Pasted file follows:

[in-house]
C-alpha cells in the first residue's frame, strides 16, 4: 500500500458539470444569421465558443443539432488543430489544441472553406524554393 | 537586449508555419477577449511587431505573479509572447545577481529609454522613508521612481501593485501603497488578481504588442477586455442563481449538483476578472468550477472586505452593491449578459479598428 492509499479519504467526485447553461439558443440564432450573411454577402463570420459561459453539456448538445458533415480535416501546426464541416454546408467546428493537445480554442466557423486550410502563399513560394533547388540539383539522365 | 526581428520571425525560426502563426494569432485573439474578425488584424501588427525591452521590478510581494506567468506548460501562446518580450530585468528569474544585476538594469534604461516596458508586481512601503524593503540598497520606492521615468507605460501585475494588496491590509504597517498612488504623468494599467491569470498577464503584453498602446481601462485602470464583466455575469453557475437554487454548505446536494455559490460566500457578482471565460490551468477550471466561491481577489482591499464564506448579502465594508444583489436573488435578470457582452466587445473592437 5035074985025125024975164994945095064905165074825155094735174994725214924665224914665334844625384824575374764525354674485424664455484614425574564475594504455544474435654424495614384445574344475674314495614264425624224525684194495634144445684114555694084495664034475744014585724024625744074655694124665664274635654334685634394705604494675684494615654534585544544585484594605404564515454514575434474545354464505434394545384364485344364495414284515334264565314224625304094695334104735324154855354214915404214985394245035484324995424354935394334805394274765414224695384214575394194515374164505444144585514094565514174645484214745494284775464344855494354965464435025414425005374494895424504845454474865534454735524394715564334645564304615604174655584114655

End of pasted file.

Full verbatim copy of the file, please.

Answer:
[in-house]
C-alpha cells in the first residue's frame, strides 16, 4: 500500500458539470444569421465558443443539432488543430489544441472553406524554393 | 537586449508555419477577449511587431505573479509572447545577481529609454522613508521612481501593485501603497488578481504588442477586455442563481449538483476578472468550477472586505452593491449578459479598428 492509499479519504467526485447553461439558443440564432450573411454577402463570420459561459453539456448538445458533415480535416501546426464541416454546408467546428493537445480554442466557423486550410502563399513560394533547388540539383539522365 | 526581428520571425525560426502563426494569432485573439474578425488584424501588427525591452521590478510581494506567468506548460501562446518580450530585468528569474544585476538594469534604461516596458508586481512601503524593503540598497520606492521615468507605460501585475494588496491590509504597517498612488504623468494599467491569470498577464503584453498602446481601462485602470464583466455575469453557475437554487454548505446536494455559490460566500457578482471565460490551468477550471466561491481577489482591499464564506448579502465594508444583489436573488435578470457582452466587445473592437 5035074985025125024975164994945095064905165074825155094735174994725214924665224914665334844625384824575374764525354674485424664455484614425574564475594504455544474435654424495614384445574344475674314495614264425624224525684194495634144445684114555694084495664034475744014585724024625744074655694124665664274635654334685634394705604494675684494615654534585544544585484594605404564515454514575434474545354464505434394545384364485344364495414284515334264565314224625304094695334104735324154855354214915404214985394245035484324995424354935394334805394274765414224695384214575394194515374164505444144585514094565514174645484214745494284775464344855494354965464435025414425005374494895424504845454474865534454735524394715564334645564304615604174655584114655